It’s no wonder these little seeds have proven so popular of late, especially when analysing their nutritional breakdown. According to the Nutritional Science Research Institute, 100g of chia seeds contains 20g of protein, 32g of fat and 41g of fibre. As well as calcium, iron and other important nutrients.
When this combination of fibre, fat and protein is absorbed it promotes a slow release of energy. Which in turn helps keep your blood sugar levels stable too.
Do chia seeds make you gain weight?
No, chia seeds alone are unlikely to make you gain weight.
Nutritionist Ellie explains that whilst they have a high fat content they’re not something to avoid if wanting to lose weight. And weight gain is unlikely “if you eat them in the right portion sizes.”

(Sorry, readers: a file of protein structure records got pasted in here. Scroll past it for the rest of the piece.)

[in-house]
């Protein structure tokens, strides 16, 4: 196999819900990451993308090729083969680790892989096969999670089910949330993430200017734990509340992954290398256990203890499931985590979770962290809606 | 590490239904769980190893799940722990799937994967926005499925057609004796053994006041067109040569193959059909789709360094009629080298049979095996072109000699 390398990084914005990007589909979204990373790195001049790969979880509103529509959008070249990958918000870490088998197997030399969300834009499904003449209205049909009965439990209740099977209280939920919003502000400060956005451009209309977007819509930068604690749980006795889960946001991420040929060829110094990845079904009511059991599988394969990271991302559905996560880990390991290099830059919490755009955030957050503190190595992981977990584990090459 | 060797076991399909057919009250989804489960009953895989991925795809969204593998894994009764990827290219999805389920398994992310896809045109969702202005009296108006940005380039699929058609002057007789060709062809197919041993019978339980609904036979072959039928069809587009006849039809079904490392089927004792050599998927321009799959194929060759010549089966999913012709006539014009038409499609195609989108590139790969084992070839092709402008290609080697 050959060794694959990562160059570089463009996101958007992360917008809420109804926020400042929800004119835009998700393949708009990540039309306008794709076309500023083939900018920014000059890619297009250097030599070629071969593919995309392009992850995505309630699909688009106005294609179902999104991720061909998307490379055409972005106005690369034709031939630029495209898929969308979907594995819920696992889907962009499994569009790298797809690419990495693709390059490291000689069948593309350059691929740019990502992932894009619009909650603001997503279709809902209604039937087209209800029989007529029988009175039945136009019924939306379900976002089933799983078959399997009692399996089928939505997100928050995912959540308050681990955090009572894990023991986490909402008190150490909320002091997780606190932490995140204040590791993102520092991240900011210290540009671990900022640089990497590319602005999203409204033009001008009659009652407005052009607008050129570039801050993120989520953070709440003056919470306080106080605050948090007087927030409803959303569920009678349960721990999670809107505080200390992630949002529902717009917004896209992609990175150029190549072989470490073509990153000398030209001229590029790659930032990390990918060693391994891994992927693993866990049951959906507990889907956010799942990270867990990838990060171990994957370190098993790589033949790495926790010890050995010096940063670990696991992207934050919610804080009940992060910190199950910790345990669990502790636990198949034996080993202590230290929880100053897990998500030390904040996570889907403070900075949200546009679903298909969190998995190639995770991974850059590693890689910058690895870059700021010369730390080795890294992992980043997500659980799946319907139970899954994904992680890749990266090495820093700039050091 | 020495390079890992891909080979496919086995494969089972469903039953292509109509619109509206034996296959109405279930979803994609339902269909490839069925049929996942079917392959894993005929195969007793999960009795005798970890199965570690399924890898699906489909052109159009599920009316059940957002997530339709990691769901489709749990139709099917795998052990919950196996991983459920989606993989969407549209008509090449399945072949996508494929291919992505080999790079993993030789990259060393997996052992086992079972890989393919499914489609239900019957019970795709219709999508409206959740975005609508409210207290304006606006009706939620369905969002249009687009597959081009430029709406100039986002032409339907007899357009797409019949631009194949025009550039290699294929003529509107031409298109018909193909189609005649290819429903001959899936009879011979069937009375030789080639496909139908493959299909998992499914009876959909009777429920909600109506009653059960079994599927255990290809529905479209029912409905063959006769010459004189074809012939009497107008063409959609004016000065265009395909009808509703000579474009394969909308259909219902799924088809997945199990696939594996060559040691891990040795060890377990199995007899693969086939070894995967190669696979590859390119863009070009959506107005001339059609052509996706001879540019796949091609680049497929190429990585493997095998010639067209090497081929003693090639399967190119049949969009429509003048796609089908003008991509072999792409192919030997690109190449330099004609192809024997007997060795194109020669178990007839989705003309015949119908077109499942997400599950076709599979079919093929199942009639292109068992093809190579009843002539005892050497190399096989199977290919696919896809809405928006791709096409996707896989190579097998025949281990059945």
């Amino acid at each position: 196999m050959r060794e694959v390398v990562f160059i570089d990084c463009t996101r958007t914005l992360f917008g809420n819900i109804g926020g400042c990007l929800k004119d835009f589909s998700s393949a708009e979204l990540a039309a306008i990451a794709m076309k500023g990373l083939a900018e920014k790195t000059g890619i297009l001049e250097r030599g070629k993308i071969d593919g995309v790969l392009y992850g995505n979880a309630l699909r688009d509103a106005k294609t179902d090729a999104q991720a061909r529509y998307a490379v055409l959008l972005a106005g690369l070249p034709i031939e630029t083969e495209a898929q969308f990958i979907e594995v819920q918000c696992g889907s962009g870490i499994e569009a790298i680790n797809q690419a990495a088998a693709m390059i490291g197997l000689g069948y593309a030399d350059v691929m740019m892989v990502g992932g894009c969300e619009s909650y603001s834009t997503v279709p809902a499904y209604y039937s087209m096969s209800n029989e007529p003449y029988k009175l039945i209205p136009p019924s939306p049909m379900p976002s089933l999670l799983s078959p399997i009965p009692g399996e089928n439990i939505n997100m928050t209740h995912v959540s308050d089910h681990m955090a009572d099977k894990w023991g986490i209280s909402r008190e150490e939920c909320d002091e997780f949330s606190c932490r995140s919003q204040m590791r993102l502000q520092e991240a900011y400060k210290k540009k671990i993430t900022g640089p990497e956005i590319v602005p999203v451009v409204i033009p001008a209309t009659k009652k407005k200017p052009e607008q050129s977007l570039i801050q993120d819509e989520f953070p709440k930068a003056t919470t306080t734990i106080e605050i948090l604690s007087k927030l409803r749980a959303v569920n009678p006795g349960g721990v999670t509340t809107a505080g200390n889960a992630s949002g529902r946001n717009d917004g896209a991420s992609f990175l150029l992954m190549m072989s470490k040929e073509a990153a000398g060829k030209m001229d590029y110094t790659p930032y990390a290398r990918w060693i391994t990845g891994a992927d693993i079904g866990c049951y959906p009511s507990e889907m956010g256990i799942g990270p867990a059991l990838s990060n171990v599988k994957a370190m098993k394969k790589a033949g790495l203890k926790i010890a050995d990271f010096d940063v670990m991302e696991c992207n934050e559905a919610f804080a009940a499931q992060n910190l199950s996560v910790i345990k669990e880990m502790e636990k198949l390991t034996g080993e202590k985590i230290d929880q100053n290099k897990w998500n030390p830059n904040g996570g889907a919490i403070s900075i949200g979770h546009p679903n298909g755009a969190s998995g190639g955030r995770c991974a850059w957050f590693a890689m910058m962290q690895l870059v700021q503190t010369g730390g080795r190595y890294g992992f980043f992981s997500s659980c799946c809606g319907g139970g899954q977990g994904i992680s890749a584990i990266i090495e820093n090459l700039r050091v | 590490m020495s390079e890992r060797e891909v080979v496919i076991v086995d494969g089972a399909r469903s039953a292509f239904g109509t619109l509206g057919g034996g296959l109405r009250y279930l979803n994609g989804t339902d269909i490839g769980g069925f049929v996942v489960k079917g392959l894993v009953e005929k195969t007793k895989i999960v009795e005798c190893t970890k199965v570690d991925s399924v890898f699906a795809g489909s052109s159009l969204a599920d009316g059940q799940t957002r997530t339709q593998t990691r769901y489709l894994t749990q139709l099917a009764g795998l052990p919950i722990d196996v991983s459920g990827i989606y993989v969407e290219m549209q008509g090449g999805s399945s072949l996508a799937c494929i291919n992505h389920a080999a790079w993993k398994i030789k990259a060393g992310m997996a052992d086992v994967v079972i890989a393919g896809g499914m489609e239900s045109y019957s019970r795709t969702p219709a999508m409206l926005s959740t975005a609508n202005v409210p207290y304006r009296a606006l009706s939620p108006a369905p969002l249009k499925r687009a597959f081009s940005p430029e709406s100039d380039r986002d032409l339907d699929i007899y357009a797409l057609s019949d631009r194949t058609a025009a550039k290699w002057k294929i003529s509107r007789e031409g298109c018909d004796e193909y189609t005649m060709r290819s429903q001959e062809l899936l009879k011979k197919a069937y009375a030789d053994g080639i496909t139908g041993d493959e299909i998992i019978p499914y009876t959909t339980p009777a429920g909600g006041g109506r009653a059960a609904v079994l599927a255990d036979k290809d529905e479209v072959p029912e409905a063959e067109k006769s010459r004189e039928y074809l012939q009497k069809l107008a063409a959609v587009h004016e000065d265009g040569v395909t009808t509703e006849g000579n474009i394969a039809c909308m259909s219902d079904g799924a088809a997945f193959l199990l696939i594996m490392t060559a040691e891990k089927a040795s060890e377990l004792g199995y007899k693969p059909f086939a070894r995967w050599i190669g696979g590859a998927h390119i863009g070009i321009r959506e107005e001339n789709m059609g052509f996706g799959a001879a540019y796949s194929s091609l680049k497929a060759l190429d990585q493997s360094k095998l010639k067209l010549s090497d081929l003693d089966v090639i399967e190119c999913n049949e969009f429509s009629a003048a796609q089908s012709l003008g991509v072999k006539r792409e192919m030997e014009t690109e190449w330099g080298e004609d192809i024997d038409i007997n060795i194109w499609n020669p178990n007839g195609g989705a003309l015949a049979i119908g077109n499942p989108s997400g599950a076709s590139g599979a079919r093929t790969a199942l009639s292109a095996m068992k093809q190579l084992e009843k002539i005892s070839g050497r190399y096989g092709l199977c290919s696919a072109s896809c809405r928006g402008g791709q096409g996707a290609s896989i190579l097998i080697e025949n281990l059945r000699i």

“Chia seeds are higher in fat – which is higher in calories than carbohydrates for example,” she tells us. “But most studies show that low-fat diets do not work for sustainable weight loss.”
In fact research has shown these tiny black seeds may actually aid weight loss. As one Toronto based study into diabetic patients found subjects who ate chia seeds lost more weight than those who didn’t.
“On top of that, they are also high in fibre and swell up when mixed with liquid so can keep you fuller and satisfied for longer than other foods,” Ellie adds. “For instance, when I eat normal porridge I’m hungry in 1 or 2 hours. When I have 1.5 tbsp of soaked chia seeds in my porridge I don’t even think about food for more than 6 hours.”